Conversational marketing is rapidly gaining popularity among marketers. The best example for the evident shift would be Coca-Cola’s surprising avoidance of the marketing opportunity at the Super Bowl. Though Super Bowl is a great advertising landscape, it is a one-way street and form of communication. Today, marketers simply have many more ways to reach and engage their target audience. Conversational marketing is one such highly effective method. So, what exactly is conversational marketing? The following article will help you understand conversational marketing and figure out if conversational marketing is the best option for your business.
Conversational marketing can be defined as a marketing tactic where the customer is the main character, and a dialogue-driven approach is opted to market to the target effectively. The best example for the same could be recognised on social media platforms. Brands have been communicating and interacting with customers back and forth on social media channels for the past few years. Messages and chatbots are the key players in engaging prospects and delivering personalised product recommendations. In addition, they are inconsistent in contact with the customer via emails, delivery deals, or by simply offering them advice and tips on how to make the most of their purchased products.
In 2020, practically all buyer and seller conversations will take place online. Both parties now claim that there is no turning back. According to the report, 80% of B2B professionals surveyed indicated their company had implemented a conversational marketing solution. Seventy-four per cent of those didn’t want to add one. This trend is being driven by technological advancements, which have made it easier to build up automatic interactions with clients based on informed data sets about their tastes in order to give personalised suggestions. Natural language interaction and machine learning have gone a long way. Marketers might think of these technologies as a fresh set of ears.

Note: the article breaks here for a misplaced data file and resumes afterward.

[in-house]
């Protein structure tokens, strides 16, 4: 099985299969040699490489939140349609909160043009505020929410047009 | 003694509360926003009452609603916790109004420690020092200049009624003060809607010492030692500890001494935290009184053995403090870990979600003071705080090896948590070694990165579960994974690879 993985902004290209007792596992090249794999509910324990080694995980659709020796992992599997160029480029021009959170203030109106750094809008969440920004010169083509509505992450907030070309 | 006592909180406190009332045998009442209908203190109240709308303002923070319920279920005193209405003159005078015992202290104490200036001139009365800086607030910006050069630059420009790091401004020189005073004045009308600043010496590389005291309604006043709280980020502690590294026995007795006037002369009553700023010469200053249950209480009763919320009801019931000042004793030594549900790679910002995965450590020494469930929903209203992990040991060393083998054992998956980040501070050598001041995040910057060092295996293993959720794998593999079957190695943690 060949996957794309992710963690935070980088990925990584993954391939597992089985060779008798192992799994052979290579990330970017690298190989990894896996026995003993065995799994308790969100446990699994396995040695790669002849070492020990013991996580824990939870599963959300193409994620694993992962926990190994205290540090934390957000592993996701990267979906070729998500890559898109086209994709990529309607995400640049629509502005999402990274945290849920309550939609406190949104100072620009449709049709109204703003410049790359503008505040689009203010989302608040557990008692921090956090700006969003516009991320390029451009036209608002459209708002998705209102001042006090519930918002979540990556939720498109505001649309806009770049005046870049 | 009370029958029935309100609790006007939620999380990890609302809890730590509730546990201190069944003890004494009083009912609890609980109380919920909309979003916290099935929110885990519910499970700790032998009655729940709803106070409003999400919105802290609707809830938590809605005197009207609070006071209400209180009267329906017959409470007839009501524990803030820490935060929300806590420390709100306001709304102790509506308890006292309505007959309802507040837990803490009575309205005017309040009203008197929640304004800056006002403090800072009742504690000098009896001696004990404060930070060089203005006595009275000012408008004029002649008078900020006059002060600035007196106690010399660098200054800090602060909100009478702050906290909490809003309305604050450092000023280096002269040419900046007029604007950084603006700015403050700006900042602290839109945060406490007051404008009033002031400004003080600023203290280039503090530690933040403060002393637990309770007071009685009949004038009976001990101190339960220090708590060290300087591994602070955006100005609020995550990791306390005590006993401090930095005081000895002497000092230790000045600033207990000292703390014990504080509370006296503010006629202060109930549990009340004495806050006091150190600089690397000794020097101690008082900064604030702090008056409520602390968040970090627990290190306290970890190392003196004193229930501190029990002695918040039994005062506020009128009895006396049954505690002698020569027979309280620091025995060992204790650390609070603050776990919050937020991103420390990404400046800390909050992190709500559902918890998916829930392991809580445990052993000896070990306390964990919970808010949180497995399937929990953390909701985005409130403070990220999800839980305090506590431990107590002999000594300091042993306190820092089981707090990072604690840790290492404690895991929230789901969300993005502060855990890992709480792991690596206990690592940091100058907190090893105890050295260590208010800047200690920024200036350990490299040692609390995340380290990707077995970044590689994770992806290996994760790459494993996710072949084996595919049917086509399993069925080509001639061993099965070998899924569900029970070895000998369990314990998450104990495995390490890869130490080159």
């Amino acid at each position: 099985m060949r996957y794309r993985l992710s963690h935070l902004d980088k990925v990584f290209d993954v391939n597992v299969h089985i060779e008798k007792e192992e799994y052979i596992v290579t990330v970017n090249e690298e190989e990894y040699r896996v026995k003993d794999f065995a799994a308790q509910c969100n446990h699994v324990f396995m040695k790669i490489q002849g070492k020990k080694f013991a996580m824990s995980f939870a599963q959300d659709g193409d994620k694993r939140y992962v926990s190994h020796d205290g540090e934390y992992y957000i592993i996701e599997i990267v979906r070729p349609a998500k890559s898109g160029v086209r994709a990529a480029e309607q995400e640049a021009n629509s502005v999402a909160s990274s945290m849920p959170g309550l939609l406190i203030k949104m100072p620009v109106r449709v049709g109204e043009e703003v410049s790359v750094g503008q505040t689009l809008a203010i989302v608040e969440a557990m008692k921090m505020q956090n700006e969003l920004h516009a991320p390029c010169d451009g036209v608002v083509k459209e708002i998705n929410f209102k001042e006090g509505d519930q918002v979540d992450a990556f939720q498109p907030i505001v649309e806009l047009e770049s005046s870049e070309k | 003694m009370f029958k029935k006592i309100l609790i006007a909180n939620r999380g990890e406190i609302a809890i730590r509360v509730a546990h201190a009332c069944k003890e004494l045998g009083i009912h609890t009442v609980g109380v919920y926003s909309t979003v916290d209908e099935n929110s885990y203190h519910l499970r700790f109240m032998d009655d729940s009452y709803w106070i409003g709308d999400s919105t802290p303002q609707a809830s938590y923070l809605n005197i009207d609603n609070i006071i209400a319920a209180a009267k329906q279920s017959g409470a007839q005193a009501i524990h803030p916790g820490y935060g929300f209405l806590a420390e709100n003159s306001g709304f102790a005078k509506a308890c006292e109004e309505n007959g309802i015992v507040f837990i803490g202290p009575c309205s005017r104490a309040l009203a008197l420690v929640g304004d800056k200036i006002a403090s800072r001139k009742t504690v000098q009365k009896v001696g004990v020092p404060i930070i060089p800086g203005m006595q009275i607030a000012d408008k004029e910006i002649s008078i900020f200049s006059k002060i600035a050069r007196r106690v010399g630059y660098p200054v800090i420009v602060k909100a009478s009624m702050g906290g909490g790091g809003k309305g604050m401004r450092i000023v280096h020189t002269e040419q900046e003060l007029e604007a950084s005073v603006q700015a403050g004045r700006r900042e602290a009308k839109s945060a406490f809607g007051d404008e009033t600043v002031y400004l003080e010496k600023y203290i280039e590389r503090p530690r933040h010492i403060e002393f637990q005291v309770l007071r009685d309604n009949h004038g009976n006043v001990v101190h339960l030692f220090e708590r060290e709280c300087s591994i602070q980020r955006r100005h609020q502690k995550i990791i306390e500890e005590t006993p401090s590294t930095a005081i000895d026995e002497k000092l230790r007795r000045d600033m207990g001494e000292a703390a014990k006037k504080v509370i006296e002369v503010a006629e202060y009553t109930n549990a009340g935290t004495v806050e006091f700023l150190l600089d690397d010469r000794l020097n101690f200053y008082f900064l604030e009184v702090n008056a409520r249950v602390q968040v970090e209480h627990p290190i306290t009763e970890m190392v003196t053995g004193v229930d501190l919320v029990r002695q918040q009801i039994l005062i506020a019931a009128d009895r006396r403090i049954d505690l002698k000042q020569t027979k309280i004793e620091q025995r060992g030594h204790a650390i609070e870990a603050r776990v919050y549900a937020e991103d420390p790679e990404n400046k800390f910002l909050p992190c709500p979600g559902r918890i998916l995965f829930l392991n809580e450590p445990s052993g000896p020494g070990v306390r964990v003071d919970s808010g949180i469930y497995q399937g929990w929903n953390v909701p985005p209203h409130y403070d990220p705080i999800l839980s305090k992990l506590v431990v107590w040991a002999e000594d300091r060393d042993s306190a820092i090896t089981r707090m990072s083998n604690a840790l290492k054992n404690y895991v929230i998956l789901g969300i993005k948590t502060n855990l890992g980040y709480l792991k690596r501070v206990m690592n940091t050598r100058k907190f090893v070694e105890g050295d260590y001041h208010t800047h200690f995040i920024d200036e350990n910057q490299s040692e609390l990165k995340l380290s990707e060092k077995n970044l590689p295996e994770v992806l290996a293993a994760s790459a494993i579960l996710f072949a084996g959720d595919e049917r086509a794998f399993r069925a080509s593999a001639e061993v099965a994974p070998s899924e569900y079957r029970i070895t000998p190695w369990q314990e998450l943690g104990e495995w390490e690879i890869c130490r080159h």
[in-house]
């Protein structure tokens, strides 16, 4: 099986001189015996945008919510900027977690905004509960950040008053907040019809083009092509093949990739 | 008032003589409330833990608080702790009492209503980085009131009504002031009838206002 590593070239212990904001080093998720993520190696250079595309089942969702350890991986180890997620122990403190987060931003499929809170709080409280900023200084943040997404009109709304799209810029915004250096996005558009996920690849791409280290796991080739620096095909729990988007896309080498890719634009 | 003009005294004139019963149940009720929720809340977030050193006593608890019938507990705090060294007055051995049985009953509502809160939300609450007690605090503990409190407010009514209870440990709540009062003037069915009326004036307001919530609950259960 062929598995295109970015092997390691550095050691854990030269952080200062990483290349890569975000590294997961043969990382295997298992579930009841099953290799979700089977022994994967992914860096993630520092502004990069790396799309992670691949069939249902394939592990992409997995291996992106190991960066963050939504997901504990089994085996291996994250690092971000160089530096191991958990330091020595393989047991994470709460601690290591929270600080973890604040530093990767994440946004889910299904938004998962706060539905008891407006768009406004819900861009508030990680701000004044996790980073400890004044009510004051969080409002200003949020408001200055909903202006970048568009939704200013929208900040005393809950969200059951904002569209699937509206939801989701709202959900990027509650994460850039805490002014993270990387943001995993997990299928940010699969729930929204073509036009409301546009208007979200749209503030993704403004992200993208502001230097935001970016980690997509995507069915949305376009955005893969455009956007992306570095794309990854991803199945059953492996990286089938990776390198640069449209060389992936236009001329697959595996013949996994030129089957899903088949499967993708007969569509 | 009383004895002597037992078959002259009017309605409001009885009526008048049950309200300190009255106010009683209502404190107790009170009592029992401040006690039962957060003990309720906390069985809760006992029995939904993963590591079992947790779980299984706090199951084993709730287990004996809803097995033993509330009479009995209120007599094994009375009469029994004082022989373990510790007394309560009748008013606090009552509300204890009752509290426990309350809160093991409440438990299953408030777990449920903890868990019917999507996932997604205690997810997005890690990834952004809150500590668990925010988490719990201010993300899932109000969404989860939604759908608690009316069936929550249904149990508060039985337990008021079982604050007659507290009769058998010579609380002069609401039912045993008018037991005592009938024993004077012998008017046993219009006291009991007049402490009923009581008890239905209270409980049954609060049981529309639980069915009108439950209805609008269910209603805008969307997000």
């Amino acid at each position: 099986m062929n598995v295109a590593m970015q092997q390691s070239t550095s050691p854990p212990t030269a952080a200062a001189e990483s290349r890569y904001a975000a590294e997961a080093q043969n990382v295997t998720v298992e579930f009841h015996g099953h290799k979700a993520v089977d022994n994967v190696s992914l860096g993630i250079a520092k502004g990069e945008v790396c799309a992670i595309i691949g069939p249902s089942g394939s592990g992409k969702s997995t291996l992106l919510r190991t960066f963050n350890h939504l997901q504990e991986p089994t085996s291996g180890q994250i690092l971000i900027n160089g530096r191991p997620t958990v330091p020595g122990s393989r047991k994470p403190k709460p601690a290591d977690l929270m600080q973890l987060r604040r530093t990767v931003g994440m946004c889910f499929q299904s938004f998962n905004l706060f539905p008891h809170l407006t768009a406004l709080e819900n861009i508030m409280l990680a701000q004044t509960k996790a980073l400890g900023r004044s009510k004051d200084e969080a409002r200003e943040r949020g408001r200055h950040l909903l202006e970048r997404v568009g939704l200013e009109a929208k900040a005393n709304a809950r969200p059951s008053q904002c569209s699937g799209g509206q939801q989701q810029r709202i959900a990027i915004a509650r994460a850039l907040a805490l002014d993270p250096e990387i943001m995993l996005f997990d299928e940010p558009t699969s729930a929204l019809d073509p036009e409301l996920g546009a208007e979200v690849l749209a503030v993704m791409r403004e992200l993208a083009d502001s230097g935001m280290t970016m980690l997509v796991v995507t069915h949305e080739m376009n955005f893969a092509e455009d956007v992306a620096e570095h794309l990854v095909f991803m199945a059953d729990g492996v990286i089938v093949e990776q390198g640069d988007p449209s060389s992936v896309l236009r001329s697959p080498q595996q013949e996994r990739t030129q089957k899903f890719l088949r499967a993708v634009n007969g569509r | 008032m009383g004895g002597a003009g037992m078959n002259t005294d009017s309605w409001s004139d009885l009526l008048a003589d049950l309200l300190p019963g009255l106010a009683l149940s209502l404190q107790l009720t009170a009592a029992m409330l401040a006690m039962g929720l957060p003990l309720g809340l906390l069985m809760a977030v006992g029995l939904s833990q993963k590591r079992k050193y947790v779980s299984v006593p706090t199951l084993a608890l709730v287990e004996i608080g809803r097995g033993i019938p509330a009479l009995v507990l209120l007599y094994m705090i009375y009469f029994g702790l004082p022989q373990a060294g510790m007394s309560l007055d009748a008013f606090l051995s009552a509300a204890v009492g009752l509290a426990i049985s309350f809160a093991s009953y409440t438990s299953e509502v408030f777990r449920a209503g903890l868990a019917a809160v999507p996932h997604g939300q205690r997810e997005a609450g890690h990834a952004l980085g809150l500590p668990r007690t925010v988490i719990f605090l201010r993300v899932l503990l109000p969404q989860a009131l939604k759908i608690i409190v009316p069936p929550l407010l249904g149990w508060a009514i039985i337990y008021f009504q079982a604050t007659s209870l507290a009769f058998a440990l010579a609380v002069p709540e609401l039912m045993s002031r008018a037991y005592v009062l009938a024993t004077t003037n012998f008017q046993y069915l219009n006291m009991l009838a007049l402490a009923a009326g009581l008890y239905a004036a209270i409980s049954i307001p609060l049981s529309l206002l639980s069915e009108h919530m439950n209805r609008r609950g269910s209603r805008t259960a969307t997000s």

Conversational Marketing Use for Customer Journey
Conversational marketing can be used at any point in the customer experience, including post-purchase interaction and loyalty campaigns. For instance, HelloFresh offers a chatbot named Freddy on Facebook Messenger that provides recipe ideas, meal reminders, and additional instructions around the holidays, which can be a stressful time for many cooks. Freddy has helped the organisation in a variety of ways, and as a result, their customer response time has been reduced from 5 hours to 77 minutes. Employees can focus on more sophisticated tasks with the help of automated solutions. They can engage audiences in more meaningful ways and provide round-the-clock opportunities to connect with businesses on their terms if they work together.
The key motive of conversational marketing should be surrounding the needs of the customer and not the needs of the business. The rising popularity of social media apps and digital entertainment should be clear indicators that marketers will shift their focus to them. This technology will undoubtedly help them connect with their targets and engage them successfully and ensure that the right message reaches the right crowd at the right time.